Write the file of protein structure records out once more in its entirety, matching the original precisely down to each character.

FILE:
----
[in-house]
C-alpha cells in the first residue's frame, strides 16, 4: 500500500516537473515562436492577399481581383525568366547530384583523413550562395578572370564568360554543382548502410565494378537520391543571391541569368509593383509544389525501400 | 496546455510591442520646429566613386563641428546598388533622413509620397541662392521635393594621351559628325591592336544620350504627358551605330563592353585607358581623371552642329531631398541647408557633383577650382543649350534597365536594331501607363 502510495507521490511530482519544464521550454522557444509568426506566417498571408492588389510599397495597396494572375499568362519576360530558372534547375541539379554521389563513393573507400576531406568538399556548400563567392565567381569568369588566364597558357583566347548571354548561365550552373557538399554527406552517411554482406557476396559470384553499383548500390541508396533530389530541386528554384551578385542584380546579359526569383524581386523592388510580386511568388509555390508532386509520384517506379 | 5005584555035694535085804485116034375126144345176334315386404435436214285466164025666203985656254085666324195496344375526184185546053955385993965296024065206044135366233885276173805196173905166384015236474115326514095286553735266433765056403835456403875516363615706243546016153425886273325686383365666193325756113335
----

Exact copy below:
[in-house]
C-alpha cells in the first residue's frame, strides 16, 4: 500500500516537473515562436492577399481581383525568366547530384583523413550562395578572370564568360554543382548502410565494378537520391543571391541569368509593383509544389525501400 | 496546455510591442520646429566613386563641428546598388533622413509620397541662392521635393594621351559628325591592336544620350504627358551605330563592353585607358581623371552642329531631398541647408557633383577650382543649350534597365536594331501607363 502510495507521490511530482519544464521550454522557444509568426506566417498571408492588389510599397495597396494572375499568362519576360530558372534547375541539379554521389563513393573507400576531406568538399556548400563567392565567381569568369588566364597558357583566347548571354548561365550552373557538399554527406552517411554482406557476396559470384553499383548500390541508396533530389530541386528554384551578385542584380546579359526569383524581386523592388510580386511568388509555390508532386509520384517506379 | 5005584555035694535085804485116034375126144345176334315386404435436214285466164025666203985656254085666324195496344375526184185546053955385993965296024065206044135366233885276173805196173905166384015236474115326514095286553735266433765056403835456403875516363615706243546016153425886273325686383365666193325756113335